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The Insta-Body Trap

In this recent time of social distancing, self isolation and work from home most of us a spending more time than ever scrolling through Instagram.

I have found recently this excess scrolling has sometimes left me with a case of the insta-sads feeling a little bit blah and a whole lot body conscious. Why does everyone in my feed have tiny waists, rocking abs, matching active wear set and perfectly blow waved hair? How can everyone all have abs and eat green things all the time? Does no-one eat bread? Do I need to get those new sneakers? What is going on here – when did this become the information that I consumed all day?

As a Pilates instructor I had started to follow a lot of Pilates, fitness and wellness accounts and I was inundated with images of perfect bodies performing super difficult exercises in on trend active wear. Was this the message I wanted to receive? In reality Pilates is the perfect exercise for everybody, at any age or fitness level and in any brand or style of activewear. It seemed that for a large part of the Instagram community this wasn’t the case. There was limited diversity in my feed in terms of age or shape.

Shortly after I realised my flawed instagram two podcasts I listened to really bought it home what I was thinking.

Firstly I listed to an Oprah Super Soul Sunday Podcast between Oprah and Michelle Obama (my big time girl crush) and heard Michelle make some things that struck me to my core. She said something so poignant about realising our bodies are meant to change and they highly unrealistic and unhealthy expectation about expecting our bodies to stay the same our whole lives. we don’t expect a 10 year old to have the same body as a 20 year old so why do we in our 30s and 40s pressure ourselves to have the body of a 20 year old. Here are some of the best points I took from the podcast:

Talking about her daughters she said of them starting to judge their bodies: “when they talk about, 'I can’t fit in my jeans that I had last year.' I said, 'But you’re a whole other year older. You’re now becoming a woman. You don’t have a child’s body.'".

"I try hard not to judge it [my body],” she said. “It’s different. You have to get to know your body, because what this body is at 56—I can’t do the things I did when I was 36. It’s not the same body.”

“We are living things. We’re not machines. You know, we run out of gas. We need fuel. We need sunshine and light. We need to take care of ourselves

Secondly, I listened to a Mamamia Outloud podcast where Mia Freedman mentioned that she had started feeling sad about her eyelashes not being full and long enough and how she realised she that she was feeling this way because her insta-feed had been filled with influencers sporting lash extensions and how just seeing this constant representation of full lashed ladies made her feel that her lashes – which she had never had a problem with prior were less than. It just really bought home the fact that seeing a constant portrayal of a certain beauty and or body standard can condition you t subconsiously think it is the norm even though you know on an intellectual level there is nothing wrong with how you look, you know all bodies are beautiful, you believe everyone has the right to do what they want somehow it just sneaks into your psyche.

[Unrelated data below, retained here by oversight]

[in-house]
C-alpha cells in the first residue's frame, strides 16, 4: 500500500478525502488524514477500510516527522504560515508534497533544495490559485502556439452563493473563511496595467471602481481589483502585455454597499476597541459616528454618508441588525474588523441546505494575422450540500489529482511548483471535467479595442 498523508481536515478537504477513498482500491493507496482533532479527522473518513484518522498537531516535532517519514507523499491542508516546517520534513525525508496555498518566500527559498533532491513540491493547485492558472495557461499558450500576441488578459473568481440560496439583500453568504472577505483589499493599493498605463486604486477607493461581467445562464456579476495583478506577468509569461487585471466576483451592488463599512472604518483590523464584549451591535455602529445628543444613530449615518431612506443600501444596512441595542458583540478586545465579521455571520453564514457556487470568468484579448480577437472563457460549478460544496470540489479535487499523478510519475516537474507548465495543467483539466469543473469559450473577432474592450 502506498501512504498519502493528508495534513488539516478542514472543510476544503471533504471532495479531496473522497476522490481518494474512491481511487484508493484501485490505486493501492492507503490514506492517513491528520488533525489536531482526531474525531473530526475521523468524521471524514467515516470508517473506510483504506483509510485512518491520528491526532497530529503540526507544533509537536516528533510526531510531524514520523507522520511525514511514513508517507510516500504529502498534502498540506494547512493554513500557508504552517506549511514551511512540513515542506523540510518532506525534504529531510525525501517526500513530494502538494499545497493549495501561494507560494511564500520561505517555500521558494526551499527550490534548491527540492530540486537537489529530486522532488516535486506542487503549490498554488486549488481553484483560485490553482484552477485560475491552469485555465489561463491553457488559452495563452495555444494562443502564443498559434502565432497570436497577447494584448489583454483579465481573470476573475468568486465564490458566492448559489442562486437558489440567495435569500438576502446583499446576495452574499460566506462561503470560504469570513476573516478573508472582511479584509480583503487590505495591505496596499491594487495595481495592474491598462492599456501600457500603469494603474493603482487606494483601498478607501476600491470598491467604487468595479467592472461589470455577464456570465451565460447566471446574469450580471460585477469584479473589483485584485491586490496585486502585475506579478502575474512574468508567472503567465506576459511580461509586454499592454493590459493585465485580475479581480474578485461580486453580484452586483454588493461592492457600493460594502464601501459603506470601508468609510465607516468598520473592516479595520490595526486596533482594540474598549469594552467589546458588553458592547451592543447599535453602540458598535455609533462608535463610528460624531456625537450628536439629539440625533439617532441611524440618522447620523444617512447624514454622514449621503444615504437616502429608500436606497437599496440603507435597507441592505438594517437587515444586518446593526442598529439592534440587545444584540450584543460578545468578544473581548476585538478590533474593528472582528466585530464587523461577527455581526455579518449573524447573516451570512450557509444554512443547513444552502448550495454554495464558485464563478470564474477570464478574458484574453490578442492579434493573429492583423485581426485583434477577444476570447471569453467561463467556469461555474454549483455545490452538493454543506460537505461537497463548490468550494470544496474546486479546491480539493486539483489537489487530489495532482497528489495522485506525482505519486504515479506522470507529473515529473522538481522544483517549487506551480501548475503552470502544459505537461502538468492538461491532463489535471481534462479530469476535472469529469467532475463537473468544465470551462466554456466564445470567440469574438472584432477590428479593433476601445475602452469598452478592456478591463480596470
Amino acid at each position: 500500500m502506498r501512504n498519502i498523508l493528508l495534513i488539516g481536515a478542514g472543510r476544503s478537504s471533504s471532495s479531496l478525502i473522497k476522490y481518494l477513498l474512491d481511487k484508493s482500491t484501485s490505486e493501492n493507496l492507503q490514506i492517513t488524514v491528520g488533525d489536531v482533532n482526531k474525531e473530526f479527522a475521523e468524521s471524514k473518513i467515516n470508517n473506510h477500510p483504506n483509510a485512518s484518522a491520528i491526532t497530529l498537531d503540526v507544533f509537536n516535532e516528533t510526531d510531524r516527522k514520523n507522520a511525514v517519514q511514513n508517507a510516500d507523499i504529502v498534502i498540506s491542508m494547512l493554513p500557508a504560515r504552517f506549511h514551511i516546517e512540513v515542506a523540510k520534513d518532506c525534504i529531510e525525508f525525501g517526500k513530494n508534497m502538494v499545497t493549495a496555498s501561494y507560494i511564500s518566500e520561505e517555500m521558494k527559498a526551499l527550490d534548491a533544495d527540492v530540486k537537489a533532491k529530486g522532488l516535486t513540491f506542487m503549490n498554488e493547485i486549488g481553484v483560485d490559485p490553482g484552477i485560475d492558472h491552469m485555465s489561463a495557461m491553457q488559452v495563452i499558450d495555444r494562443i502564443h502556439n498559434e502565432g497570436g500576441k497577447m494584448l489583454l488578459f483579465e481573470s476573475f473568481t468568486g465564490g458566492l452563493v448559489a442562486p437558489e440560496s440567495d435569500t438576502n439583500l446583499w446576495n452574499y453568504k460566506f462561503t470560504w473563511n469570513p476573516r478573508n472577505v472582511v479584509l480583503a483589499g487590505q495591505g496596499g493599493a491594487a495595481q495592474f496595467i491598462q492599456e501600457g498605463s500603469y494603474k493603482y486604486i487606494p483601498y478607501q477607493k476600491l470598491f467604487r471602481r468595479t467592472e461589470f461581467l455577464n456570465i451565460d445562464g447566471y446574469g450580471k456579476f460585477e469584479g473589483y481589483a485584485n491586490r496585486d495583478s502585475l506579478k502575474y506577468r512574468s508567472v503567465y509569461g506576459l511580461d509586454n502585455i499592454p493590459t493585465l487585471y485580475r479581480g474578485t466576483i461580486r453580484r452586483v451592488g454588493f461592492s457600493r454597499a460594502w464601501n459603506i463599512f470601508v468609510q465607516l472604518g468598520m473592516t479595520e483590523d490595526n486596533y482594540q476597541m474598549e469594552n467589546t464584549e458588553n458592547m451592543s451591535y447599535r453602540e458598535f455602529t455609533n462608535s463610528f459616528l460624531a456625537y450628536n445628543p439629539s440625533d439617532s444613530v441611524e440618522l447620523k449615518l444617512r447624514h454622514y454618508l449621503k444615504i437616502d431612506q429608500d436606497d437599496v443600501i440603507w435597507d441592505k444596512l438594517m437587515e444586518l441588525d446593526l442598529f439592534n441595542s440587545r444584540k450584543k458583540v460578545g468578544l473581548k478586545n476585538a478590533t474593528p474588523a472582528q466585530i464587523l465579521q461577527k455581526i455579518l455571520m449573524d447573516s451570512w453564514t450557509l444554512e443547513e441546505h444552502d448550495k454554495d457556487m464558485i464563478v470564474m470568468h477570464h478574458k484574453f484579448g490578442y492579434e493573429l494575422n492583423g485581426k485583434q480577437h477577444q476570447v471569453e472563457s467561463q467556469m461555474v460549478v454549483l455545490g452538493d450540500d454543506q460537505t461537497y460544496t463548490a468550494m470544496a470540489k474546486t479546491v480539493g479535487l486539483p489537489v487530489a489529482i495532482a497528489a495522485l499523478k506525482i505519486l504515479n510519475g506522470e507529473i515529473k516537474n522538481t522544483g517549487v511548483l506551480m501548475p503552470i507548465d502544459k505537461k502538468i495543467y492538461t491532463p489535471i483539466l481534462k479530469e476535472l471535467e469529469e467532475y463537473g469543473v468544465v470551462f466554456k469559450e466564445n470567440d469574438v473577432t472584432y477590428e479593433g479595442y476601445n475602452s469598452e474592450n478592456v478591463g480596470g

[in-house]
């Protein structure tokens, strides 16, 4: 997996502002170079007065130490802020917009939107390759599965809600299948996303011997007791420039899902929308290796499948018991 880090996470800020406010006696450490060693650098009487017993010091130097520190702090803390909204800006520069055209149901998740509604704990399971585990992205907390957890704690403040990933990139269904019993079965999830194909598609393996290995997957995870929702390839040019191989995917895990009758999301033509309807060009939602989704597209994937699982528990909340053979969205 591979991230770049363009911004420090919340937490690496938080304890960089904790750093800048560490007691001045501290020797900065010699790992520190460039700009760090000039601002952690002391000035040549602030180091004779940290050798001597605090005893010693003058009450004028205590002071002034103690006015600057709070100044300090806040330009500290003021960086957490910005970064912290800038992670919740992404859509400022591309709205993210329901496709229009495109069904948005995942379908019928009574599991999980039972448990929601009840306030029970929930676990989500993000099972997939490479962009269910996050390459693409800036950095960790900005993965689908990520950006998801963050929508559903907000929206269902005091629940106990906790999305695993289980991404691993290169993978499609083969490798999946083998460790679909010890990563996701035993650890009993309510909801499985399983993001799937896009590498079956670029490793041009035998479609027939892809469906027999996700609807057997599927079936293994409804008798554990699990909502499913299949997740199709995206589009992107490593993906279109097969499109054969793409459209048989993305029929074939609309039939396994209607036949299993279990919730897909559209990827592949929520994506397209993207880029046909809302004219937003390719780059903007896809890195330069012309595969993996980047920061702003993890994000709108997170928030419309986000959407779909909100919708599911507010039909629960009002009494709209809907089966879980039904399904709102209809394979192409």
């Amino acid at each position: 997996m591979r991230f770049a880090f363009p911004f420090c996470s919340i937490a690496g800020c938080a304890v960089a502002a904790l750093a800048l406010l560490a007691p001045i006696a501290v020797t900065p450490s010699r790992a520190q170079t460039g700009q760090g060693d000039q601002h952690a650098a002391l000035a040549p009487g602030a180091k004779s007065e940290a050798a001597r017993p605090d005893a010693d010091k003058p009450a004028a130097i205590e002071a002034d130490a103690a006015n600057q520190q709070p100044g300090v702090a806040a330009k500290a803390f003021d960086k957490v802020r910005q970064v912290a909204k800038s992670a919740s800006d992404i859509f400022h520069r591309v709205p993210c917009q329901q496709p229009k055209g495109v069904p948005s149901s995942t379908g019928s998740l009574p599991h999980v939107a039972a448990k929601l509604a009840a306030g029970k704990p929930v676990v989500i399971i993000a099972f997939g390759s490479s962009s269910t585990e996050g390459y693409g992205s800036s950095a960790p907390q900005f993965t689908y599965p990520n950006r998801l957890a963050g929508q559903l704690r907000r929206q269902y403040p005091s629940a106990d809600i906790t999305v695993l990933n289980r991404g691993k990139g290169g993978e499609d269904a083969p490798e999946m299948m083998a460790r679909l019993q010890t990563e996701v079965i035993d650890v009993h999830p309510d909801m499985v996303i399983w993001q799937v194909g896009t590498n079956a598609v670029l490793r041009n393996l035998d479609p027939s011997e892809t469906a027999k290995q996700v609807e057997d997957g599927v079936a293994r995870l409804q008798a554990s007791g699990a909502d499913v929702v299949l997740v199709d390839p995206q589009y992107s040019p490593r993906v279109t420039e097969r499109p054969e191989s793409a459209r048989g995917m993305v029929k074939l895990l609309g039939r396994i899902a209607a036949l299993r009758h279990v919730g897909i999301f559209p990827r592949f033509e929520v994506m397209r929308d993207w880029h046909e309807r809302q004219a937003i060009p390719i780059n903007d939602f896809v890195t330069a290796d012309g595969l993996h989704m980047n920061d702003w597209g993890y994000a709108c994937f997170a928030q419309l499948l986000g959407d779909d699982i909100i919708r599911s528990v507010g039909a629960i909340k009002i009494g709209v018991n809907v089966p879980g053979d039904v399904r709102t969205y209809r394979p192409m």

After these two podcasts I realised I needed to curate my feed, it was time for an insta overhaul. I was under no obligation to follow any person or brand that made me feel less than. It was my insta my choice. I realised I had fallen into the trap of following someone at a certain point in time or for a competition and never checking in to see if their messaging was still relevant to me. I knew it was time to take some steps to make it work for me.


some general body positive accounts and diversify the bodies I was seeing.

In Pilates I followed accounts that inspired me in terms of delivering challenging exercises, studio and business inspiration and not focusing on body shape or size.







Stepping outside Pilates I focused on people who inspired me with body positivity without the preach but with a side of gorgeous style. I also focused on people I admired and made me laugh.





I followed active wear accounts that showed body diversity @aimn.oceania



While in lockdown and unable to go into the reformer studio I also tried some online Fitness apps which came with some damn supportive Instagram communities including



I still followed brands that I adore and make clothes that suit my style and my body. Clothes bring me ultimate joy.

Ultimately I changed the narrative of what I saw on Instagram –it was MY INSTA MY CHOICE>

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